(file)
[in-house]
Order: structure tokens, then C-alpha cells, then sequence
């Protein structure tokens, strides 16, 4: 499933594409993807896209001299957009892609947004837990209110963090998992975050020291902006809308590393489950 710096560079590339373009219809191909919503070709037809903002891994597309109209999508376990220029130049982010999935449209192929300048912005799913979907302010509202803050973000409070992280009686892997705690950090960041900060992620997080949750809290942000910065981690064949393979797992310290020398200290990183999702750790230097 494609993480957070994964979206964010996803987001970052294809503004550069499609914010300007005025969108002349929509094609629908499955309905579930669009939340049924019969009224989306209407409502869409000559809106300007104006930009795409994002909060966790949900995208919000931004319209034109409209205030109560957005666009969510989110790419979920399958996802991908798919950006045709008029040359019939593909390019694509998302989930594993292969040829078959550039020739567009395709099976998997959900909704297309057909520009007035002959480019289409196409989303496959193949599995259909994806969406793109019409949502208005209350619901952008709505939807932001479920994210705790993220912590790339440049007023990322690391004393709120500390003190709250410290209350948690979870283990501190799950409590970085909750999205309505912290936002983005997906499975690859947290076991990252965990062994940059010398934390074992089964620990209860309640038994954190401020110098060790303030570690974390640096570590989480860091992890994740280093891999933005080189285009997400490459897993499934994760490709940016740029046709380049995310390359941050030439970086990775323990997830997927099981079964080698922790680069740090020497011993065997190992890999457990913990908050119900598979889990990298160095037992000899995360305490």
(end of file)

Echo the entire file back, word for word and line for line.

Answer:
[in-house]
Order: structure tokens, then C-alpha cells, then sequence
């Protein structure tokens, strides 16, 4: 499933594409993807896209001299957009892609947004837990209110963090998992975050020291902006809308590393489950 710096560079590339373009219809191909919503070709037809903002891994597309109209999508376990220029130049982010999935449209192929300048912005799913979907302010509202803050973000409070992280009686892997705690950090960041900060992620997080949750809290942000910065981690064949393979797992310290020398200290990183999702750790230097 494609993480957070994964979206964010996803987001970052294809503004550069499609914010300007005025969108002349929509094609629908499955309905579930669009939340049924019969009224989306209407409502869409000559809106300007104006930009795409994002909060966790949900995208919000931004319209034109409209205030109560957005666009969510989110790419979920399958996802991908798919950006045709008029040359019939593909390019694509998302989930594993292969040829078959550039020739567009395709099976998997959900909704297309057909520009007035002959480019289409196409989303496959193949599995259909994806969406793109019409949502208005209350619901952008709505939807932001479920994210705790993220912590790339440049007023990322690391004393709120500390003190709250410290209350948690979870283990501190799950409590970085909750999205309505912290936002983005997906499975690859947290076991990252965990062994940059010398934390074992089964620990209860309640038994954190401020110098060790303030570690974390640096570590989480860091992890994740280093891999933005080189285009997400490459897993499934994760490709940016740029046709380049995310390359941050030439970086990775323990997830997927099981079964080698922790680069740090020497011993065997190992890999457990913990908050119900598979889990990298160095037992000899995360305490």